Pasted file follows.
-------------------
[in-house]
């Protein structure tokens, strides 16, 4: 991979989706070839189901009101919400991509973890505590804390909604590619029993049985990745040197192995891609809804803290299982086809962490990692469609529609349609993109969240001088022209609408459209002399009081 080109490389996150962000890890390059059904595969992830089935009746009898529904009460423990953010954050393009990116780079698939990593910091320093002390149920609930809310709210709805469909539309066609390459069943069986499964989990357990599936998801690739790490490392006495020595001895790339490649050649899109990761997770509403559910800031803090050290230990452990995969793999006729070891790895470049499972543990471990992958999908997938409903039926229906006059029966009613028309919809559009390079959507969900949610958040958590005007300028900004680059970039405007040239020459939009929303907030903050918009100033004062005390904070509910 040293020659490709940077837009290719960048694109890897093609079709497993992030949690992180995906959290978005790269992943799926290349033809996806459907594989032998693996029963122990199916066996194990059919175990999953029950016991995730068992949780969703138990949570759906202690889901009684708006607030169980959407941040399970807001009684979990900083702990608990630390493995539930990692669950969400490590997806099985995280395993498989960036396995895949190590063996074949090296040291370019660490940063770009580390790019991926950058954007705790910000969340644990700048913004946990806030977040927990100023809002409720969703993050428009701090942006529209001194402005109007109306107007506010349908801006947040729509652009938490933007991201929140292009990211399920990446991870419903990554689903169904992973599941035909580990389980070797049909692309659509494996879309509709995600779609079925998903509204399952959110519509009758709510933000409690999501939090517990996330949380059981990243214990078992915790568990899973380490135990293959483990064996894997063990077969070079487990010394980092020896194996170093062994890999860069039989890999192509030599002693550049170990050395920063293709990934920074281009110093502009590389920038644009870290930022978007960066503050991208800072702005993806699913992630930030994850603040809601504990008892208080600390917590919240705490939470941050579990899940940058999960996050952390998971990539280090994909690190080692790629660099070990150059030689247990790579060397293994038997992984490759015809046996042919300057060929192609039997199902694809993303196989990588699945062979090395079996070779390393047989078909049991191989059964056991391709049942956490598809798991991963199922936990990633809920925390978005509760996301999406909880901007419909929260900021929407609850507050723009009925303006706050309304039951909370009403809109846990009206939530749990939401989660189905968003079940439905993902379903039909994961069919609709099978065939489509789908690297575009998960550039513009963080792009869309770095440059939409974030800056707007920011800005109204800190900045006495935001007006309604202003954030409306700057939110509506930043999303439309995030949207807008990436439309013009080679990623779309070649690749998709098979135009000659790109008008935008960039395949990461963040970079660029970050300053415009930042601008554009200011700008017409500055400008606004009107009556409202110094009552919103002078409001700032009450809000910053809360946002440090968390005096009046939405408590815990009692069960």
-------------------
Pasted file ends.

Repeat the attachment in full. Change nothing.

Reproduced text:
[in-house]
């Protein structure tokens, strides 16, 4: 991979989706070839189901009101919400991509973890505590804390909604590619029993049985990745040197192995891609809804803290299982086809962490990692469609529609349609993109969240001088022209609408459209002399009081 080109490389996150962000890890390059059904595969992830089935009746009898529904009460423990953010954050393009990116780079698939990593910091320093002390149920609930809310709210709805469909539309066609390459069943069986499964989990357990599936998801690739790490490392006495020595001895790339490649050649899109990761997770509403559910800031803090050290230990452990995969793999006729070891790895470049499972543990471990992958999908997938409903039926229906006059029966009613028309919809559009390079959507969900949610958040958590005007300028900004680059970039405007040239020459939009929303907030903050918009100033004062005390904070509910 040293020659490709940077837009290719960048694109890897093609079709497993992030949690992180995906959290978005790269992943799926290349033809996806459907594989032998693996029963122990199916066996194990059919175990999953029950016991995730068992949780969703138990949570759906202690889901009684708006607030169980959407941040399970807001009684979990900083702990608990630390493995539930990692669950969400490590997806099985995280395993498989960036396995895949190590063996074949090296040291370019660490940063770009580390790019991926950058954007705790910000969340644990700048913004946990806030977040927990100023809002409720969703993050428009701090942006529209001194402005109007109306107007506010349908801006947040729509652009938490933007991201929140292009990211399920990446991870419903990554689903169904992973599941035909580990389980070797049909692309659509494996879309509709995600779609079925998903509204399952959110519509009758709510933000409690999501939090517990996330949380059981990243214990078992915790568990899973380490135990293959483990064996894997063990077969070079487990010394980092020896194996170093062994890999860069039989890999192509030599002693550049170990050395920063293709990934920074281009110093502009590389920038644009870290930022978007960066503050991208800072702005993806699913992630930030994850603040809601504990008892208080600390917590919240705490939470941050579990899940940058999960996050952390998971990539280090994909690190080692790629660099070990150059030689247990790579060397293994038997992984490759015809046996042919300057060929192609039997199902694809993303196989990588699945062979090395079996070779390393047989078909049991191989059964056991391709049942956490598809798991991963199922936990990633809920925390978005509760996301999406909880901007419909929260900021929407609850507050723009009925303006706050309304039951909370009403809109846990009206939530749990939401989660189905968003079940439905993902379903039909994961069919609709099978065939489509789908690297575009998960550039513009963080792009869309770095440059939409974030800056707007920011800005109204800190900045006495935001007006309604202003954030409306700057939110509506930043999303439309995030949207807008990436439309013009080679990623779309070649690749998709098979135009000659790109008008935008960039395949990461963040970079660029970050300053415009930042601008554009200011700008017409500055400008606004009107009556409202110094009552919103002078409001700032009450809000910053809360946002440090968390005096009046939405408590815990009692069960």